Introduction to Employment Law in Somaliland

Prepared By:
Somlegal Services

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Introduction to Employment Law in Somaliland

This memorandum focuses on following areas: recruitment, selection, training, employment, temporary employment, disciplinary process and termination of service. We have categorized our analysis into three general areas: (1) pre-employment and early-employment considerations, (2) determination of employment relationship, and (3) discipline and termination.

Pre-Employment & Early-Employment Considerations

The Act provides a small amount of guidance to employers seeking to recruit employees. The Act requires that open positions be advertised for two weeks in the local media. There is no limitation within the Act as to which positions need be advertised. It is Somlegal's opinion that any position which is opening for full employment should be advertised – except where the employer is seeking to promote someone to a new position from within the company. Casual laborers need not be advertised.

The Act also provides guidance for the recruitment of employees. The Act requires that an employment review committee be formed with a minimum of three (3) people – two (2) from the Company and one (1) from the Department of Labor. This committee should review each of the applications as well as any oral or written examinations required by the company. At least two of the members of the committee need to agree on the person(s) to be hired for the position(s) and sign a declaration as such.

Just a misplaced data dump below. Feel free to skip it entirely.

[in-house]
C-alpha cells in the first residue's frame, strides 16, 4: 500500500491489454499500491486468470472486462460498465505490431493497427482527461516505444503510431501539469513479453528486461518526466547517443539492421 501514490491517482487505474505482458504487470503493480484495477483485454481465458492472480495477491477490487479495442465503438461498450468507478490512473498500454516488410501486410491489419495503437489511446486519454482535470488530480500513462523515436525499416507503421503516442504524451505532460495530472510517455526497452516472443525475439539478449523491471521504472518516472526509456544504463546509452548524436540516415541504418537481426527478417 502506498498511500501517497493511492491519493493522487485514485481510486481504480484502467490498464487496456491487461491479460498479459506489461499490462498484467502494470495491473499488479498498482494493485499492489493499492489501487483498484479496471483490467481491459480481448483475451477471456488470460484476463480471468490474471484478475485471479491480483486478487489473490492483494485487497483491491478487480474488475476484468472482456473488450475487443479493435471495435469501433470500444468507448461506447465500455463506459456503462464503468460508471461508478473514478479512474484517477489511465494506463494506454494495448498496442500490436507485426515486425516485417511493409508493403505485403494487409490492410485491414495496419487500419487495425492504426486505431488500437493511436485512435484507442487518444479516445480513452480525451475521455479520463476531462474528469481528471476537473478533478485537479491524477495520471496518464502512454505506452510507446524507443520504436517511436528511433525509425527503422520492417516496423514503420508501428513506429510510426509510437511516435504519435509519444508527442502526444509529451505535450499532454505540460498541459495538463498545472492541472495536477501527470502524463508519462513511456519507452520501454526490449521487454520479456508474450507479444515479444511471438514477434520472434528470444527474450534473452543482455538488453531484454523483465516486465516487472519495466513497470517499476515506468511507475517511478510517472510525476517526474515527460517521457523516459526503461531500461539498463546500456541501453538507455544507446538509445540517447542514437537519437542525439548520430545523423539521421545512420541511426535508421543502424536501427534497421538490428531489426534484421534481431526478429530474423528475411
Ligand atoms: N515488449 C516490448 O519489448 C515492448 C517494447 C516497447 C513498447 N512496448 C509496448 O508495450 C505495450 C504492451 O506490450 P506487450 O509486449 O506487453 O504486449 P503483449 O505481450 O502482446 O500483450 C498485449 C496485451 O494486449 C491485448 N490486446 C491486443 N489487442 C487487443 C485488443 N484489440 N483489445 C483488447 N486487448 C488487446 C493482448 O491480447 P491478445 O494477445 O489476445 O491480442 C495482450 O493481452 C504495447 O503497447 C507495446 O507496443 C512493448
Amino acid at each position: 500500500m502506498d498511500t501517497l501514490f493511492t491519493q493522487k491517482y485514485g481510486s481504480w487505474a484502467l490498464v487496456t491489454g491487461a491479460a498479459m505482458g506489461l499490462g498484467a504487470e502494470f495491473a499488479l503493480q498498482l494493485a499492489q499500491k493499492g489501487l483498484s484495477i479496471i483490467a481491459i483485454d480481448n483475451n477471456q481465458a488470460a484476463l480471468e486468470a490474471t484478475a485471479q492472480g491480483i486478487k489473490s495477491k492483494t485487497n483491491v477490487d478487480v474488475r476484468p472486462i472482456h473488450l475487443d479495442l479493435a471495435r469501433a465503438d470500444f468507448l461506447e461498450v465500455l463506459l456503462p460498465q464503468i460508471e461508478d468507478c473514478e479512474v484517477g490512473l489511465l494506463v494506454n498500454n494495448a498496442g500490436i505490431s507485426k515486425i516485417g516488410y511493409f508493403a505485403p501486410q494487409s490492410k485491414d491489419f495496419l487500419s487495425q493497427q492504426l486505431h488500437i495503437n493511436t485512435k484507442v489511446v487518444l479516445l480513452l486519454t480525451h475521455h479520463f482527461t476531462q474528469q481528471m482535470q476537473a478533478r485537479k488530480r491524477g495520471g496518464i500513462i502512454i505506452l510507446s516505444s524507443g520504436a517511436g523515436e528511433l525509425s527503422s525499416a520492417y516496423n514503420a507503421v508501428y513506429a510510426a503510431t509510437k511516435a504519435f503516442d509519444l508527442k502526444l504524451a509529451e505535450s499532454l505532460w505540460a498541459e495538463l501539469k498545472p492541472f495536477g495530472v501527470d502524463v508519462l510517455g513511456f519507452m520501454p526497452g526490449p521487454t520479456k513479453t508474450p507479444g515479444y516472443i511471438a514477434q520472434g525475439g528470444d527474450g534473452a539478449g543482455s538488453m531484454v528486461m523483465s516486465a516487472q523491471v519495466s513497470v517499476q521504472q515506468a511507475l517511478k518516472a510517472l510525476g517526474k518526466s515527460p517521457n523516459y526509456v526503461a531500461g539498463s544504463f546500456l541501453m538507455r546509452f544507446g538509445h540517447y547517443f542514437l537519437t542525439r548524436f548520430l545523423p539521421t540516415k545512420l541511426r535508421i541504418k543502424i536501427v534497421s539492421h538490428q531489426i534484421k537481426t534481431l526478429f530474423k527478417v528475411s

One option for the early phase of the employment relationships could utilize a probationary period. The first contract should be a probationary contract. The probationary contract is authorized for two months, with an additional extension of two months possible, at the employer's discretion. While in the probationary period, either party may terminate the entire contract without notice, and without reason. During the probationary period, the employee has the following rights only: remuneration in the agreed amount and weekly rest days. The employee is entitled to no additional payment, such as severance pay, when the contract ends for any reason whatsoever.

Determination of the Employment Relationship

Determining whether a person who is performing work for a company should be classified as a contractor, day laborer, or temporary employee, or whether the person should be classified as a full employee is rarely an easy determination. Few states are able to clearly draw this distinction, and Somaliland is no different. There are three provisions of the Act which regulate laborers. However, none of these give clarity to the making the determination of the classification of personnel as employees or as laborers.